Fond Farewell

When an icon in an industry retires, it's big news. And no one was more visible in vending than Bob Bell. Through his 43 years at Glasco, then National Vendors, then Crane Merchandising Systems (CMS), Bell took everything in stride.

For many industry veterans, it is hard to imagine a trade show without Bell's friendly face.

Weathering The Storm

"I met him when I was 16 visiting with my father at then National Vendors," said Ralph Sanese, president, Sanese Services Inc., Columbus, Ohio. "He took care of me the whole day and treated me like a second dad. He was wonderful." And throughout the corporate shifts CMS underwent, he was the person operators could count on to help out.

"Sometimes you don't know who to contact when things change in a company," said Sanese. "But you could call Bell at all hours of the day." He explained the changes, met new challenges set for him, and was always positive about the company — the industry, too. "If you knew of a guy you could depend on and trust — that would be Bob Bell."

Trade Show Guru

In 1972, Bell joined other trade show exhibitors, operators, brokers and board members, taking his supportive role further. Stuart Aizenberg, director of trade shows and allied membership at the National Automatic Merchandising Association (NAMA), served with Bell on the NAMA trade show advisory committee until Bell's retirement this year. He recalled Bell was never shy.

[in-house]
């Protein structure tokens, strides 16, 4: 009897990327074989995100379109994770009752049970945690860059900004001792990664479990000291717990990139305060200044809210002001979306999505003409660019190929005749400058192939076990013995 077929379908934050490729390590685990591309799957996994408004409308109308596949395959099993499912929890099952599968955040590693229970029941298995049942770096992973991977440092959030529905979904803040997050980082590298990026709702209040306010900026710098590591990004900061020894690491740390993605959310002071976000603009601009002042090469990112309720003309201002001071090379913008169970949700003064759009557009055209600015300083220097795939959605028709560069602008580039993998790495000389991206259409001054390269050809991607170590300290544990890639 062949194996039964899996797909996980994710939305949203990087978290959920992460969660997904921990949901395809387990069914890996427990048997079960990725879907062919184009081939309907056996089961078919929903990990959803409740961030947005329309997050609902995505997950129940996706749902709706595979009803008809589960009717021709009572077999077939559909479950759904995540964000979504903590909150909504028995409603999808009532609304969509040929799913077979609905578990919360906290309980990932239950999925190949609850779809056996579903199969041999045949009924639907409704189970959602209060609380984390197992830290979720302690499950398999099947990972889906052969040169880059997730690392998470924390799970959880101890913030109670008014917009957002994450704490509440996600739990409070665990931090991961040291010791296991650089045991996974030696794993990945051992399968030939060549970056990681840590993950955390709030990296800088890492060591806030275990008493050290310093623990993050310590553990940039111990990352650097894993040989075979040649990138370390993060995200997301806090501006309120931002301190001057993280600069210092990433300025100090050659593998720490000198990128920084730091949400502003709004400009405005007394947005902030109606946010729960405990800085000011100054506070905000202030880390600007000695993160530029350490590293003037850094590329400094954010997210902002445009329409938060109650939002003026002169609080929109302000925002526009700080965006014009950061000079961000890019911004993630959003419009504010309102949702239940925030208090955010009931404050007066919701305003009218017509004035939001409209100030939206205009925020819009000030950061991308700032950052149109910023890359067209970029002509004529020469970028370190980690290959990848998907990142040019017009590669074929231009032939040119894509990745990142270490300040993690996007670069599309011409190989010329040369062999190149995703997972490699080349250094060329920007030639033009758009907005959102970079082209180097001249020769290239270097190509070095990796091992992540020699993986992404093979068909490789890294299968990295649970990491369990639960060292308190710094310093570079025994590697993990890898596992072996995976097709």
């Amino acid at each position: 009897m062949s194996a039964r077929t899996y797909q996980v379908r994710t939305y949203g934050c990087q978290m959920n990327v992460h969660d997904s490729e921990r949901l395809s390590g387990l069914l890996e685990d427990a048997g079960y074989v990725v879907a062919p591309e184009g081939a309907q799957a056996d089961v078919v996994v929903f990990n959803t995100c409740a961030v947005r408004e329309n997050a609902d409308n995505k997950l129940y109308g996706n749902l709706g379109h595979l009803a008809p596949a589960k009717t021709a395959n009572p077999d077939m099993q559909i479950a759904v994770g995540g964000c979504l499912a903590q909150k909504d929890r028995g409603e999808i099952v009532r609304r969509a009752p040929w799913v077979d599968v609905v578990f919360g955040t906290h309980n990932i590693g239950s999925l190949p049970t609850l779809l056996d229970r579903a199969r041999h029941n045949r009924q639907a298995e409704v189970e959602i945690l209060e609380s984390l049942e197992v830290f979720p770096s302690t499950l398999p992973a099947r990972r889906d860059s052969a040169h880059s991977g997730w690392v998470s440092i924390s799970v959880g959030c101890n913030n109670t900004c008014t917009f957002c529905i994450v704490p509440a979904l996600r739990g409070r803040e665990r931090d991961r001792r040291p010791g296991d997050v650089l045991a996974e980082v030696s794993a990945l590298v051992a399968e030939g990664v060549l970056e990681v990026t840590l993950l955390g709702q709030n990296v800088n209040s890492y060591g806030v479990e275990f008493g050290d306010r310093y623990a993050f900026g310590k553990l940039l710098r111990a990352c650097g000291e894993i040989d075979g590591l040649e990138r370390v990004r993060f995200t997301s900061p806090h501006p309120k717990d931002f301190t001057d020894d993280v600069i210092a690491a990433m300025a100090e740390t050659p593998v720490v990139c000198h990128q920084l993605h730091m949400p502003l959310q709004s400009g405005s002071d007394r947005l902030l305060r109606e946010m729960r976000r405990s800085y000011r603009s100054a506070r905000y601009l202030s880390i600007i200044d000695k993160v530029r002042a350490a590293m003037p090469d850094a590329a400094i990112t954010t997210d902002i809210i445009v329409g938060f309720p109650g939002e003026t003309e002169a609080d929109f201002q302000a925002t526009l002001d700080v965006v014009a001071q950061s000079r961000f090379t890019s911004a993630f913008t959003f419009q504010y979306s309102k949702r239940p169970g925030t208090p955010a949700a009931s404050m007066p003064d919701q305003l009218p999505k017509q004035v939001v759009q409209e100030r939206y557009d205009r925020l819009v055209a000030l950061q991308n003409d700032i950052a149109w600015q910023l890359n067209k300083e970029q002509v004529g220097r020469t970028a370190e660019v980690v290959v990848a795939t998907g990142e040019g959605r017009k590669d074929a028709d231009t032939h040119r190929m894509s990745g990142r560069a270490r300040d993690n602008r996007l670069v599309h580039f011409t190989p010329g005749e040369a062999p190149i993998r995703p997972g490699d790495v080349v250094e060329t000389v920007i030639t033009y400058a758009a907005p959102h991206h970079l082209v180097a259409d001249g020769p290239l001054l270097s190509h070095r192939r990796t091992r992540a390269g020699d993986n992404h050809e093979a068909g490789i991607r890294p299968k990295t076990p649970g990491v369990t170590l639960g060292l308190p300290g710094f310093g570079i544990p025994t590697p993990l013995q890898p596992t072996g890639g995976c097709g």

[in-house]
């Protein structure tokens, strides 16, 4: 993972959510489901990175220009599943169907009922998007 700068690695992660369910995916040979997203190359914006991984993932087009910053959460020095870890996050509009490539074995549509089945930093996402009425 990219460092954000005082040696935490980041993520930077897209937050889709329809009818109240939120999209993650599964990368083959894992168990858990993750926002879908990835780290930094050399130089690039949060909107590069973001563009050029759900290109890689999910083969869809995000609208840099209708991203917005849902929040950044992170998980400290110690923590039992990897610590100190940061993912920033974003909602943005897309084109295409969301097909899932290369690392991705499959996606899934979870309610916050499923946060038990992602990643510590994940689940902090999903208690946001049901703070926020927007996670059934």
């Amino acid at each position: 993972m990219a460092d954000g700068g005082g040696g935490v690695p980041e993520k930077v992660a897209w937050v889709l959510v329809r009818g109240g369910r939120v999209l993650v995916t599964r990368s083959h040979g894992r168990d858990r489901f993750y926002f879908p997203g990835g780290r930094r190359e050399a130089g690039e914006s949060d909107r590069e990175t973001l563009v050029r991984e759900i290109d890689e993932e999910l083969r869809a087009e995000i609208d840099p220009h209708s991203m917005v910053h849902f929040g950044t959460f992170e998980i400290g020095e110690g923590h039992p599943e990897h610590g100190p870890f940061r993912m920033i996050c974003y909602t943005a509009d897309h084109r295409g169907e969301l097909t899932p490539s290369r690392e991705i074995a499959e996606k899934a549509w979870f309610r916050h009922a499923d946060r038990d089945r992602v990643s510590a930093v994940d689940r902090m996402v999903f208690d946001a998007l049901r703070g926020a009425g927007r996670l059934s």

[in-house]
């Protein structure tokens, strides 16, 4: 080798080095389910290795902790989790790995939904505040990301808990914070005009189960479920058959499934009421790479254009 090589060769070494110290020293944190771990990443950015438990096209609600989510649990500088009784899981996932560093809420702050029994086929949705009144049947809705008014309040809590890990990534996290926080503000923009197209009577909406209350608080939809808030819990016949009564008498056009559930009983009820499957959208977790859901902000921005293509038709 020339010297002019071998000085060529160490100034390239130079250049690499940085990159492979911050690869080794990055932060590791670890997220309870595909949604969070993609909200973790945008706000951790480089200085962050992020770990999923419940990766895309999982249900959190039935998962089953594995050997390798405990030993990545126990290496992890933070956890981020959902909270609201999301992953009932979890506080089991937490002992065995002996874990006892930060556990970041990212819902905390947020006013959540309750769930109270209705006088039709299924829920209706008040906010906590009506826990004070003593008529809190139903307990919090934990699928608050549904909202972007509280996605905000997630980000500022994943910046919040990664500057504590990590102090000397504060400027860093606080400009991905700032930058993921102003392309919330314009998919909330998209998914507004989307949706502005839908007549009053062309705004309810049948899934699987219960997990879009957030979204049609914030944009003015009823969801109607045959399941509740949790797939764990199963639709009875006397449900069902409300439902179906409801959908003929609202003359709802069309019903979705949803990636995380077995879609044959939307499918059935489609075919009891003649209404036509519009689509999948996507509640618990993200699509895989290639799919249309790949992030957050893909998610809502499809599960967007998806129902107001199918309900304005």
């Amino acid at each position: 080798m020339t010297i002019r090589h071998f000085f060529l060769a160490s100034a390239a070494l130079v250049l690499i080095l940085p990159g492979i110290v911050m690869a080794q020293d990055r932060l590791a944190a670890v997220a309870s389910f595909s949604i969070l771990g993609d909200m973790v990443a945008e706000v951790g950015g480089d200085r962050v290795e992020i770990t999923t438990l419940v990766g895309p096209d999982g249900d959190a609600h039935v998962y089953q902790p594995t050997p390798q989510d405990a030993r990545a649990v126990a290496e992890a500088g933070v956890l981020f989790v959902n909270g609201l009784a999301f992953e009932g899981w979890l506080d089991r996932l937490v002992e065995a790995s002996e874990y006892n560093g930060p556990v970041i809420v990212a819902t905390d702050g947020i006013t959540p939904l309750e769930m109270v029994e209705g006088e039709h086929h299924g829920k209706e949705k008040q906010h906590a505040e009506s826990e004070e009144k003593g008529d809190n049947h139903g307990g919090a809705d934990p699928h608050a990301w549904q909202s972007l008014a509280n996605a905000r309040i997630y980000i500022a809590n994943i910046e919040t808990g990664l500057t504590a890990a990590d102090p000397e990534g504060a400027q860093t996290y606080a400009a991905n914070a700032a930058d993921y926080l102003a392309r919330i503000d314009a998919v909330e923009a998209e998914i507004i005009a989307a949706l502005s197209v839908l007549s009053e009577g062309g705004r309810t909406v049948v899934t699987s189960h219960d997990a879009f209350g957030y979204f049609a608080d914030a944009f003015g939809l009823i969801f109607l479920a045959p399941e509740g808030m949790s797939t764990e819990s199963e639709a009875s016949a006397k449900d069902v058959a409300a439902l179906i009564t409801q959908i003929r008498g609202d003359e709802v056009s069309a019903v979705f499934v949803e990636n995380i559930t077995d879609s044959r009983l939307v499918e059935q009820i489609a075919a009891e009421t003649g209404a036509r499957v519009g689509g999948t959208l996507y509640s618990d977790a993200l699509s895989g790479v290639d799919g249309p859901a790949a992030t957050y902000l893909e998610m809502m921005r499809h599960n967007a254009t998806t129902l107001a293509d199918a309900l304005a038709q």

"He was very willing to share his opinions and be very vocal when he felt it necessary," Aizenberg said. "You were never left wondering what he was thinking." Because of this, he was a valuable contributor. And he didn't just represent the interests of CMS. Bell did an excellent job juggling those interests with what was in the best interest of the NAMA trade shows.

Advisory Committee Ambassador

While at the show, Bell was very reliable in his role as ambassador from the advisory committee. "You could count on him to make his booth visits and let us know about anything he thought we should know about," said Aizenberg. "We're going to miss him, his smiling face, his willingness to help, and his interest in the industry."

According to Tom Edwards, vice president, global food and beverage initiatives, CMS, anyone who needed help at trade shows got it. "Bell was the ‘go to' person," said Edwards. "People knew him because of his unusual disposition. There is a (lovable) quirkiness to Bob Bell."

Edwards recalled one of the most trying projects Bell was instrumental in pursuing for CMS. "Bob had the patience and diligence to work through mountains of red tape associated with a federal contract. The project began with the development of a prototype unit and culminated with the production of thousands of machines, most of which remain in service today.

Advanced for its time, the machine included digital price displays, multiple electronic security features and accepted $20 bills,"
said Edwards.

After reviewing Bell's 40-plus year career history from sales manager with Glasco in 1963 through 14 job titles to assistant to the president in 1998, Edwards jokingly said, "In essence, he had to retire, as there were no other assignments left."

Final words from CMS

Bell's send-off was not quiet, as his more playful CMS colleagues put together a slide show roasting Bell about his age and agelessness, superimposing his head onto various bodies through the years of childhood until the present day, and noting countless legendary anecdotes.

Although retired, Bell remains the steady rock he was through CMS's changes, even now through the change of leaving CMS. "To this day, he still has the excitement and passion for the industry," said Sanese, "He always comes out smiling."